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Buddy GH-106 and Chloe

buddyfishman_slideBuddy

It is with great sadness that I am writing about my Buddy’s death. He was approximately 16 years old and we adopted him from the Plate Goldheart foster family at the approximate age of 3 years old. His foster mom told me that he had “high energy.” I responded by telling her that since he was young, that was a good thing. She raised an eyebrow and said nothing, and saw that I could handle such a dog since I brought my Amber to her home that day who was 14 at the time. I soon learned the true meaning of “high energy” after he pulled me out the door and I ended up with Tendonitis in my left shoulder. Others might have given him up for less, but I knew that it was an accident. I then not only took Buddy to obedience classes and worked with him at home, I went to Physical Therapy several times a week as well. My Tendonitis disappeared never to return again and Buddy improved greatly over a bit of time well spent!

I was told that he was found running the streets of Baltimore City. Developing “high energy” must have meant survival for him! I never worked so hard with a dog before, and the benefits indeed outweighed the efforts. I felt like I trained a “stallion.”After a while, he became a certified therapy dog and went to various facilities including the FutureCare Cherrywood Nursing Home and the Guilchrist Hospice. Having him encouraged me to take an extensive course and get Hospice Certification. As I write this, I am getting chills. Buddy was never aggressive and was quite a survivor for such a long time. I used to call him “Super Dog”. among other nicknames. He not only survived the streets of Baltimore, but he also survived Oral Cancer and a lacerated eye, which a canine ophthalmologist said was probably not an accident. She informed me that some old dogs develop this condition. At one point, he also dealt with Vertigo. He passed away in our home on Wednesday, August 10, 2016. Life will never be the same without our Buddy!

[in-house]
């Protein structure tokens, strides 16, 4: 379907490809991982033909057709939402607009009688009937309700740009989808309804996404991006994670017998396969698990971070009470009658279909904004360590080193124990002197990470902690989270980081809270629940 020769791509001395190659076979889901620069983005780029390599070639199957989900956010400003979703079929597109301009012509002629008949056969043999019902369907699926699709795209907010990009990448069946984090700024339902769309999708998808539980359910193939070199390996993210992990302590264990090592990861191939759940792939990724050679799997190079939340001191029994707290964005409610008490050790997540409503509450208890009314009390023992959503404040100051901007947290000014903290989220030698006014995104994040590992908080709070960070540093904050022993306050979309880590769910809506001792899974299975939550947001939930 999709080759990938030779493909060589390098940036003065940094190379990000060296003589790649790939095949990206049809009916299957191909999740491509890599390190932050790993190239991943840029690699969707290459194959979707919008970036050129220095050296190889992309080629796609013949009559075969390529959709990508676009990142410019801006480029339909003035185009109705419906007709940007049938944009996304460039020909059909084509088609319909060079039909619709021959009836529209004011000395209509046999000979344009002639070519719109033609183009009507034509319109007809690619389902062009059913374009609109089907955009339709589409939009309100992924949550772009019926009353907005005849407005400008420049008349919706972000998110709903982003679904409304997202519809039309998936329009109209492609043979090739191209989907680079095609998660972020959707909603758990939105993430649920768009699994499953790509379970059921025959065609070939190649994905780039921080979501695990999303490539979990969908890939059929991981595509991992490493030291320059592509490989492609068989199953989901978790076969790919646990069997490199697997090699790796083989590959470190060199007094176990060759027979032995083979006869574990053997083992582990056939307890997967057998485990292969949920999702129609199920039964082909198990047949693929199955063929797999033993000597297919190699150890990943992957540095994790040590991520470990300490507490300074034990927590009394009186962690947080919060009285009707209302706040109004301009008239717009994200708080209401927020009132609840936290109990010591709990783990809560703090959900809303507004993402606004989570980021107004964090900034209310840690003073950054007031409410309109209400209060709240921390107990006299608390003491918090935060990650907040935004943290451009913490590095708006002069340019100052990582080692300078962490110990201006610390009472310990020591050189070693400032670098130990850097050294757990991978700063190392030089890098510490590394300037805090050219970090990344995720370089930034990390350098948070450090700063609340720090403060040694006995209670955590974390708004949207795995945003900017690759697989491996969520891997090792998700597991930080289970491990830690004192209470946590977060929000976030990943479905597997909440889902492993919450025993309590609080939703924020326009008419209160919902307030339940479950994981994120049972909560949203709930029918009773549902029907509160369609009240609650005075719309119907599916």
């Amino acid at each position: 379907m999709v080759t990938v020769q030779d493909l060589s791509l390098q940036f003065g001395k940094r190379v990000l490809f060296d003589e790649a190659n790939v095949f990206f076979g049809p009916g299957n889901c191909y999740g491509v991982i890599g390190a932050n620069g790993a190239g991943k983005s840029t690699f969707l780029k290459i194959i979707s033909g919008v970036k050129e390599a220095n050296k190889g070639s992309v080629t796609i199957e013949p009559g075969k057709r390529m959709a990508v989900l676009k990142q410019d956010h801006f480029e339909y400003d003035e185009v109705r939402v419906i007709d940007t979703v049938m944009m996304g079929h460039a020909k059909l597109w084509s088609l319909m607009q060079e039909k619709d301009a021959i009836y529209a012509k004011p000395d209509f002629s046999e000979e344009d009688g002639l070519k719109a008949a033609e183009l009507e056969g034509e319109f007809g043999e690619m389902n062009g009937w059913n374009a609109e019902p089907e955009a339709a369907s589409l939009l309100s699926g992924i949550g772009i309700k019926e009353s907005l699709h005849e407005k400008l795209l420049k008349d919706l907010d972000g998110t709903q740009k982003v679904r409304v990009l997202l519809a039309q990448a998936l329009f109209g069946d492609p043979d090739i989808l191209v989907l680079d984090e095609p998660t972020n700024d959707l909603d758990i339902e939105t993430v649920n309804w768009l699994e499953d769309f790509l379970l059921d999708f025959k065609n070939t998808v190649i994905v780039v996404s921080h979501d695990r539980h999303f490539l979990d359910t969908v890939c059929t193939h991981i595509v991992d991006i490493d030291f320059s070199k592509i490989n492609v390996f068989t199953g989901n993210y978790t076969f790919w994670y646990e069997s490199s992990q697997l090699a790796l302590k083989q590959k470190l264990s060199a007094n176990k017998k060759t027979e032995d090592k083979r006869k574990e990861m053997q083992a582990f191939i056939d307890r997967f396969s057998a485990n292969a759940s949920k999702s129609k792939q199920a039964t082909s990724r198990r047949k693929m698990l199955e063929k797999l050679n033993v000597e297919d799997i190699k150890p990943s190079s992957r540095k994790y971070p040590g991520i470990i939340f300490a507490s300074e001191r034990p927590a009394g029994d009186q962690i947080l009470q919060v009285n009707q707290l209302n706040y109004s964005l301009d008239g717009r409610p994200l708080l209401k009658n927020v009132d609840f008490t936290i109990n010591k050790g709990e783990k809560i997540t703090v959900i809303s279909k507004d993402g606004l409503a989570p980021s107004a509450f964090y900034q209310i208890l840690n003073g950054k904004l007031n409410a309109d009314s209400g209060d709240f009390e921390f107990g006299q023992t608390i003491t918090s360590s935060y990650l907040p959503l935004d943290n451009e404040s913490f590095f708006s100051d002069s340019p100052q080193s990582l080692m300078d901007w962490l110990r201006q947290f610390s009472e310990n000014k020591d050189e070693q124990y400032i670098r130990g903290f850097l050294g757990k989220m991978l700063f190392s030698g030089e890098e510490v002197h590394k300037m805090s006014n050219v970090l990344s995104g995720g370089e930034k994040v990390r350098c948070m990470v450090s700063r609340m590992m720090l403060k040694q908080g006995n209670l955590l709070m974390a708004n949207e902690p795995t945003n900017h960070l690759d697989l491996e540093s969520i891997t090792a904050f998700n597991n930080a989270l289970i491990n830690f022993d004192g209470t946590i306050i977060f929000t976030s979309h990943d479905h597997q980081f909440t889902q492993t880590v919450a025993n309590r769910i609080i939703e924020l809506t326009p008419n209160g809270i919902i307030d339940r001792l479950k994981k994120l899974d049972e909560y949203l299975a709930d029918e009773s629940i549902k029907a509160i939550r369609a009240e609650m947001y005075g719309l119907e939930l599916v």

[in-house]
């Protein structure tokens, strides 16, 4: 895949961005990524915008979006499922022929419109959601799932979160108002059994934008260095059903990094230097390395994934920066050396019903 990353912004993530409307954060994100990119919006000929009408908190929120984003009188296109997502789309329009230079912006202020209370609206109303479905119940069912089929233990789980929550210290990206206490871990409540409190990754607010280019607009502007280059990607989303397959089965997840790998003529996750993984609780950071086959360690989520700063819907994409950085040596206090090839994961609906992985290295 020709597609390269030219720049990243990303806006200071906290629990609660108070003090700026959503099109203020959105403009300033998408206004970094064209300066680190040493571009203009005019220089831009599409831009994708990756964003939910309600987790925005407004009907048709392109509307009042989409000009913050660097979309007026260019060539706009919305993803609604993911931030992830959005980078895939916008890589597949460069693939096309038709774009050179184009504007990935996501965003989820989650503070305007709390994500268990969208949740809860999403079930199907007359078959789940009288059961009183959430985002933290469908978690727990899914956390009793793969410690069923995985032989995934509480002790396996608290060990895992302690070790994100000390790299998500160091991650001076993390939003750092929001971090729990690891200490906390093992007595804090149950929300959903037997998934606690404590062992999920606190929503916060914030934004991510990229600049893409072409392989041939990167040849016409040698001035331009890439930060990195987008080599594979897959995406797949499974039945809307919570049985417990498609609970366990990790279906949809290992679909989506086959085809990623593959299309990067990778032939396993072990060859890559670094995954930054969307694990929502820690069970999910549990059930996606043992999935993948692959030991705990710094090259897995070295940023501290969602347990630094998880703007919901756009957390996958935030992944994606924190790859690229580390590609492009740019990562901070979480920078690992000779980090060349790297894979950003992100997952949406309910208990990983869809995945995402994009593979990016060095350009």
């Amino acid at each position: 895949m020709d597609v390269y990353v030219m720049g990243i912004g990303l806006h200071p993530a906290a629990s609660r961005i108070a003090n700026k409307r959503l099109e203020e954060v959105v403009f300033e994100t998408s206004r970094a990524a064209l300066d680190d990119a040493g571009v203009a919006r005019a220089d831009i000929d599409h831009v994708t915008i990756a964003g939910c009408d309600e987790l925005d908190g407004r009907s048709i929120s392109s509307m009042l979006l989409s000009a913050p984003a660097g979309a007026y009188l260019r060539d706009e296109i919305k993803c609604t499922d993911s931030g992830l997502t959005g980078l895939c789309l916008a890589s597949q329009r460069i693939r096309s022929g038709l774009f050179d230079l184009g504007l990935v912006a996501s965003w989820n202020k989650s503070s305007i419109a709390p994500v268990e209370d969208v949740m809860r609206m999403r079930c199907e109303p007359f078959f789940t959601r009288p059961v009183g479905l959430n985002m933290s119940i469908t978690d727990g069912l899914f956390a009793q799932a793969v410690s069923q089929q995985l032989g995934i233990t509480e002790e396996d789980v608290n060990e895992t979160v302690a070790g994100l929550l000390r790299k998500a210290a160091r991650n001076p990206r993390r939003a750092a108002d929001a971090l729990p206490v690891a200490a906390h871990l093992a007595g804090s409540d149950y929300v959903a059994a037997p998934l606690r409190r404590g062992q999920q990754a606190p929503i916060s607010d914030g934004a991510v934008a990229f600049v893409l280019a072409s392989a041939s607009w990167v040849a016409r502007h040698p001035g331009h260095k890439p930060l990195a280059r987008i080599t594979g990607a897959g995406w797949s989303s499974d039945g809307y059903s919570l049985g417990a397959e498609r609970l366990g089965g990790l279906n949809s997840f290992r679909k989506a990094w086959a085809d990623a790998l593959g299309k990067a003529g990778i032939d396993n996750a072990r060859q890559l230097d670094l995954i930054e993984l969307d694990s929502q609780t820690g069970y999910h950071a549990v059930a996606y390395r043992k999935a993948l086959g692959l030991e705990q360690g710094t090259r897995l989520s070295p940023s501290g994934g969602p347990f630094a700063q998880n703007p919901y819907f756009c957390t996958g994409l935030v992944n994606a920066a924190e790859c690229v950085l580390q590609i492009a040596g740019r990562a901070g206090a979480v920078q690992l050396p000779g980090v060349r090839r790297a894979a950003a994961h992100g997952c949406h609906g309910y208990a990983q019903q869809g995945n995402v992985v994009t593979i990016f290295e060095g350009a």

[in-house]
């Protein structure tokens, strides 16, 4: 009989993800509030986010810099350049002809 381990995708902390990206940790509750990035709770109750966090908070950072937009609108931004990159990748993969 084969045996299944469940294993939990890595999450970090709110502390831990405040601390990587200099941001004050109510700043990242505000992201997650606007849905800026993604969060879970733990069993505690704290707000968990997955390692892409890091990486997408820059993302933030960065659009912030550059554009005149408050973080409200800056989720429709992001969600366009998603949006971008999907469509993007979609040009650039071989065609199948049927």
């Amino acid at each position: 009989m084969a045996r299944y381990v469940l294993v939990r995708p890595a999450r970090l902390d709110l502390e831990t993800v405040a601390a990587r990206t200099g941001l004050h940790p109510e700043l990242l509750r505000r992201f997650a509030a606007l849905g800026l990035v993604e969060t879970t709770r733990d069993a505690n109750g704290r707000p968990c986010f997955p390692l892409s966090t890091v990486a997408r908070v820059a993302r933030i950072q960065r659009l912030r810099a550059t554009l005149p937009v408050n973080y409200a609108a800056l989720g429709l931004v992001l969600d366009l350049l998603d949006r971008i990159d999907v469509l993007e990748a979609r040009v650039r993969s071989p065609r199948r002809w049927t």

chloeamber_slideChloe Amber

Chloe was not a Goldheart dog but she was a Rescue nevertheless. We adopted her at the age of three years old from the Golden Retriever Rescue of Central Pa. If it wasn’t for the fact that we adopted Buddy from Goldheart, I wouldn’t have had this dog. Shortly after, adopting Buddy, we went to the annual Goldheart picnic where Marie Sciscone was talking about Goldstock and had an album of pictures. I have never heard of the Goldstock Camp and it sounded wonderful. After our Amber died ( she was 3 months past 15) I wanted another dog in memory of  this sweet dog. We went to Goldstock and I met someone from the Pa. Rescue, who found me my very mellow, sweet and wonderful Chloe. We attached on the middle name of Amber. She was our “Memorial Dog”!

Chloe came to us and added a wonderful new dimension to our lives. She was my first therapy pet and made so many people happier during her years of service. Unfortunately, she developed an inflammation on her larynx and most of her voice disappeared. People used to tell me that she needed water, she was tired, etc. when they heard her frequent panting. She couldn’t help herself. This condition destroyed her immune system and she died on Monday, June 27, 2016. She and Buddy are missed more than words are capable of expressing!

 

 

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